Playing With Fire: Paintings and Drawings by Heidi Taillefer, currently on view at Michael Berger Gallery, is not to be missed. Taillefer was introduced to Pittsburgh audiences last year, in MBG's East Meets West group exhibition. This year's offering is a stunning representation of an artist whose skill is matched only by her imagination.
The Montreal-based Taillefer envisions mermaids, goddesses, cherubim, plants and animals distorted by the disruption of one organic structure by another, or the organic supplanted by the mechanical. A sea nymph whose torso boasts a ship's wheel, rope and anchor exhibits a mass of writhing, shimmery eels where we would expect a tail ("Silence Is Golden"); limbs of syringe-wielding cupids are dislocated by cogs and gears ("Sovereign Side"); body parts are multiplied and pop up in strange places.
Each creation is portrayed in the act of mutation. Flesh gives way to metal, fire births birds, snakes breathe smoke transforming into jellyfish, and nothing is or ever will be still. Skin drips off bone reborn as snails, silk bleeds into water, and the revolution is perpetual. The impression is that even what seems inalterable will eventually mutate; while fish and eyeballs appear trapped within glass orbs, it's clear that boundaries are temporary.
Taillefer's beings don't appear threatened by the conversions that besiege them; on the contrary, they feed upon and are fueled by them. And each of the female forms invented is imbued with her own power, whether clearly visible, as with a skull-helmeted Amazon, or of a subtler strain. For the latter, see "Try as They Might." A nude maiden has her back turned to the approaching Minotaur who fuses not only man and bull but machine as well ... yet even so, we're pretty sure that he's the one who's actually in peril.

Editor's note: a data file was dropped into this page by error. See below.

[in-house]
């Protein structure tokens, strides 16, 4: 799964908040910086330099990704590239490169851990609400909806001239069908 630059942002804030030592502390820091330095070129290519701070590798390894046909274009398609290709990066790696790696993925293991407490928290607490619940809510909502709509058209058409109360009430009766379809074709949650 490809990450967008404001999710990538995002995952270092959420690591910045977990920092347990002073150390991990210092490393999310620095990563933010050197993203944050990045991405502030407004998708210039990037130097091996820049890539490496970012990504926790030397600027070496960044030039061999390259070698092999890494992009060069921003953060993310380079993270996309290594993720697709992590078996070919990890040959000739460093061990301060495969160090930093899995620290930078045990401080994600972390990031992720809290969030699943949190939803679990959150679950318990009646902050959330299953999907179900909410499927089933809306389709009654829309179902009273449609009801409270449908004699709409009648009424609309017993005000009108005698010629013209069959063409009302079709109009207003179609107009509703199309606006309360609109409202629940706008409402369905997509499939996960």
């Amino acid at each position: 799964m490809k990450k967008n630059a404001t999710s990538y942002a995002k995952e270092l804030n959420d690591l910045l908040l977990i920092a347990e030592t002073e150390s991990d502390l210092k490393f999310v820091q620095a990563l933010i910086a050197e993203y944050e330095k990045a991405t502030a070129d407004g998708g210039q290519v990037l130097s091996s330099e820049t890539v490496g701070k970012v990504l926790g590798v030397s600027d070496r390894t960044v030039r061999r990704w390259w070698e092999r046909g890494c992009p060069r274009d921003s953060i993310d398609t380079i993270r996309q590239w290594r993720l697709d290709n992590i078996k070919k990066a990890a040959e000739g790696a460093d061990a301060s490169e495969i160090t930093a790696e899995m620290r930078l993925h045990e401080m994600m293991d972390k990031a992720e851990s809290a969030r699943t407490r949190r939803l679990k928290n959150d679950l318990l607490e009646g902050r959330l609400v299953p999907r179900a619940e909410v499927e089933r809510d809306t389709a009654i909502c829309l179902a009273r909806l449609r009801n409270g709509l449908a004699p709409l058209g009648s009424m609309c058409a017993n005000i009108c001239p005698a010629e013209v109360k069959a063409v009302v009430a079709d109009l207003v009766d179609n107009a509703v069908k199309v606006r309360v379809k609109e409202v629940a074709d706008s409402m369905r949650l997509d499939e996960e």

Her apparitions will take your breath away simply based upon the innovation required, but the ingenuity plumbed here is only the beginning. What takes things even further is that these fantastical creatures are rendered with hyperrealistic precision; were this same clarity applied toward factual subjects, her paintings could easily be mistaken for photographs. As you gaze upon a cloven-hoofed, prone divinity who's interrupted her hookah recreation to gaze right back, her stare is so immediate and candid it's unsettling; the surety that she's about to speak or move might set you back a step. Taillefer will make your jaw drop.
In addition to the works on view in the gallery space, also on exhibit is the Infiniti G37 Coupe "Ligozzi," a sports car handpainted by Taillefer to commemorate the model's 20th anniversary, as well as the 25th anniversary of Cirque du Soleil. (Taillefer, who's also a commercial illustrator, has done work for both outfits.) The one side of the car that can be viewed is glorious, but it would be helpful to be able to walk around the vehicle in order to see the entire thing.
No matter. While the Infiniti is a lovely curiosity, it's the paintings that enrapture to the extent that they may compel viewers, immediately upon exiting the gallery, to send a message to all friends that they have to come and see this show. They did for this one.
Playing With Fire: Paintings and Drawings by Heidi Taillefer continues through Dec. 18. Michael Berger Gallery, 30 S. Sixth St., South Side. 412-441-4282 or www.michaelbergergallery.com
- Full-blooded: Heidi Taillefer's "Pelican and the Vampire"